Verse > Anthologies > Arthur Quiller-Couch, ed. > The Oxford Book of English Verse
  PREVIOUSNEXT  
CONTENTS · BIBLIOGRAPHIC RECORD
Arthur Quiller-Couch, ed. 1919. The Oxford Book of English Verse: 1250–1900.
  
Robert Browning. 1812–1889
  
720. Porphyria's Lover
  
THE rain set early in to-night, 
  The sullen wind was soon awake, 
It tore the elm-tops down for spite, 
  And did its worst to vex the lake: 
  I listen'd with heart fit to break.         5
When glided in Porphyria; straight 
  She shut the cold out and the storm, 
And kneel'd and made the cheerless grate 
  Blaze up, and all the cottage warm; 
  Which done, she rose, and from her form  10
Withdrew the dripping cloak and shawl, 
  And laid her soil'd gloves by, untied 
Her hat and let the damp hair fall, 
  And, last, she sat down by my side 
  And call'd me. When no voice replied,  15
She put my arm about her waist, 
  And made her smooth white shoulder bare, 
And all her yellow hair displaced, 
  And, stooping, made my cheek lie there, 
  And spread, o'er all, her yellow hair,  20
Murmuring how she loved me—she 
  Too weak, for all her heart's endeavour, 
To set its struggling passion free 
  From pride, and vainer ties dissever,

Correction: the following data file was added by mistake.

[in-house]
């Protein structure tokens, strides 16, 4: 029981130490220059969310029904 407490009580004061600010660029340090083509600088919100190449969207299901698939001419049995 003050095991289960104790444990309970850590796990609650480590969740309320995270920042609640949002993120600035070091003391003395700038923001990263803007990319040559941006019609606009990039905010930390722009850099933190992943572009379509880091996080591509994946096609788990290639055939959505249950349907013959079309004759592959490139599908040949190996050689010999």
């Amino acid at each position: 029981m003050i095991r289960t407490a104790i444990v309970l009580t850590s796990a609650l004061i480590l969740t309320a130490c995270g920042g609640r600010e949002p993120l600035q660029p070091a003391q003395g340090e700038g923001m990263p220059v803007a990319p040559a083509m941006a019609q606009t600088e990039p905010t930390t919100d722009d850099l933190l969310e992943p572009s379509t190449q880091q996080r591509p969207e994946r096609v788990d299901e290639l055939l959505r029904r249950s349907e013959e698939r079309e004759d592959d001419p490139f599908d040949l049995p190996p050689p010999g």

And give herself to me for ever.  25
But passion sometimes would prevail, 
  Nor could to-night's gay feast restrain 
A sudden thought of one so pale 
  For love of her, and all in vain: 
  So, she was come through wind and rain.  30
Be sure I look'd up at her eyes 
  Happy and proud; at last I knew 
Porphyria worshipp'd me; surprise 
  Made my heart swell, and still it grew 
  While I debated what to do.  35
That moment she was mine, mine, fair, 
  Perfectly pure and good: I found 
A thing to do, and all her hair 
  In one long yellow string I wound 
  Three times her little throat around,  40
And strangled her. No pain felt she; 
  I am quite sure she felt no pain. 
As a shut bud that holds a bee, 
  I warily oped her lids: again 
  Laugh'd the blue eyes without a stain.  45
And I untighten'd next the tress 
  About her neck; her cheek once more 
Blush'd bright beneath my burning kiss: 
  I propp'd her head up as before, 
  Only, this time my shoulder bore  50
Her head, which droops upon it still: 
  The smiling rosy little head, 
So glad it has its utmost will, 
  That all it scorn'd at once is fled, 
  And I, its love, am gain'd instead!  55
Porphyria's love: she guess'd not how 
  Her darling one wish would be heard. 
And thus we sit together now, 
  And all night long we have not stirr'd, 
  And yet God has not said a word!  60
 
 
CONTENTS · BIBLIOGRAPHIC RECORD
  PREVIOUSNEXT  
 
Loading
Click here to shop the Bartleby Bookstore.

Shakespeare · Bible · Strunk · Anatomy · Nonfiction · Quotations · Reference · Fiction · Poetry
© 1993–2014 Bartleby.com · [Top 150] · Subjects · Titles · Authors